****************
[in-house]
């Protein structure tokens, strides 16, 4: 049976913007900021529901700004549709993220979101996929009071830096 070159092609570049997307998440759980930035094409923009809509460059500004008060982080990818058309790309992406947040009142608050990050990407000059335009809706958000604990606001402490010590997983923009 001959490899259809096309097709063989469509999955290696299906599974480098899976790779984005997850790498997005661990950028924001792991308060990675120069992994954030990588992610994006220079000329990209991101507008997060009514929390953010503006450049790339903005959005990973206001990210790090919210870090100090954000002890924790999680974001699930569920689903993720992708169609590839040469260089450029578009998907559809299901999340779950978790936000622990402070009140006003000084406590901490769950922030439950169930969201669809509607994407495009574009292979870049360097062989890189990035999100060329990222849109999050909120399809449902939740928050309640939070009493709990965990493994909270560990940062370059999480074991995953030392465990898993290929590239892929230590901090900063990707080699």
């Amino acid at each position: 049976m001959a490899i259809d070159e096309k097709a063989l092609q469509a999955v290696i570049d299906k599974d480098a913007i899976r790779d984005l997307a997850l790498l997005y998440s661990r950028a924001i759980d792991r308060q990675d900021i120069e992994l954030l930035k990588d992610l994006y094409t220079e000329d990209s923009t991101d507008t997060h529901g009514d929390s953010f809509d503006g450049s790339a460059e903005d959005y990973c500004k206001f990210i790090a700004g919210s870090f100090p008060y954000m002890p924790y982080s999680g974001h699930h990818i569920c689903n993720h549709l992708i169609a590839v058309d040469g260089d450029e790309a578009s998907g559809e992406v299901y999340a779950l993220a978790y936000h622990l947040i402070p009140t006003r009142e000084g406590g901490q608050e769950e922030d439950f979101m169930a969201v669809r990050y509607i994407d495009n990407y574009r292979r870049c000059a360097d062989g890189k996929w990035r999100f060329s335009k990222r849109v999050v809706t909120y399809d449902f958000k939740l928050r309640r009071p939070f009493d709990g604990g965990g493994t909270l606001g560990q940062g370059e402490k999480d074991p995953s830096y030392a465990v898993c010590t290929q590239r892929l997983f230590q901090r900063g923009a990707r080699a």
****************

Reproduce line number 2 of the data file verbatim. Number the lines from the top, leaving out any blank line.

């Protein structure tokens, strides 16, 4: 049976913007900021529901700004549709993220979101996929009071830096 070159092609570049997307998440759980930035094409923009809509460059500004008060982080990818058309790309992406947040009142608050990050990407000059335009809706958000604990606001402490010590997983923009 001959490899259809096309097709063989469509999955290696299906599974480098899976790779984005997850790498997005661990950028924001792991308060990675120069992994954030990588992610994006220079000329990209991101507008997060009514929390953010503006450049790339903005959005990973206001990210790090919210870090100090954000002890924790999680974001699930569920689903993720992708169609590839040469260089450029578009998907559809299901999340779950978790936000622990402070009140006003000084406590901490769950922030439950169930969201669809509607994407495009574009292979870049360097062989890189990035999100060329990222849109999050909120399809449902939740928050309640939070009493709990965990493994909270560990940062370059999480074991995953030392465990898993290929590239892929230590901090900063990707080699």